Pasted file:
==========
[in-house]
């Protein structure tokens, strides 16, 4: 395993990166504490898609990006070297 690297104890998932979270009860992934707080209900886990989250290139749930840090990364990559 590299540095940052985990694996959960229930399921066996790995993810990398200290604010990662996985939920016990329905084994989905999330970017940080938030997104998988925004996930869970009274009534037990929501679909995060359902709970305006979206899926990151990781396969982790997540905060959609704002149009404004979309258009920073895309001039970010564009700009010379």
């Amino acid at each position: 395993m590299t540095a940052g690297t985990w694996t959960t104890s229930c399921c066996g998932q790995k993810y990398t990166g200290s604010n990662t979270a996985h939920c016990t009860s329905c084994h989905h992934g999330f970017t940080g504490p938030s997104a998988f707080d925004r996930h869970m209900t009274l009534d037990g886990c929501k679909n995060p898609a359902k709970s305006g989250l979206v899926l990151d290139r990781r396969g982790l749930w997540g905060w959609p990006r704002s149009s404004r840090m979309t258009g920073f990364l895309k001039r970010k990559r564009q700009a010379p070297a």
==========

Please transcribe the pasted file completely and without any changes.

[in-house]
């Protein structure tokens, strides 16, 4: 395993990166504490898609990006070297 690297104890998932979270009860992934707080209900886990989250290139749930840090990364990559 590299540095940052985990694996959960229930399921066996790995993810990398200290604010990662996985939920016990329905084994989905999330970017940080938030997104998988925004996930869970009274009534037990929501679909995060359902709970305006979206899926990151990781396969982790997540905060959609704002149009404004979309258009920073895309001039970010564009700009010379």
């Amino acid at each position: 395993m590299t540095a940052g690297t985990w694996t959960t104890s229930c399921c066996g998932q790995k993810y990398t990166g200290s604010n990662t979270a996985h939920c016990t009860s329905c084994h989905h992934g999330f970017t940080g504490p938030s997104a998988f707080d925004r996930h869970m209900t009274l009534d037990g886990c929501k679909n995060p898609a359902k709970s305006g989250l979206v899926l990151d290139r990781r396969g982790l749930w997540g905060w959609p990006r704002s149009s404004r840090m979309t258009g920073f990364l895309k001039r970010k990559r564009q700009a010379p070297a």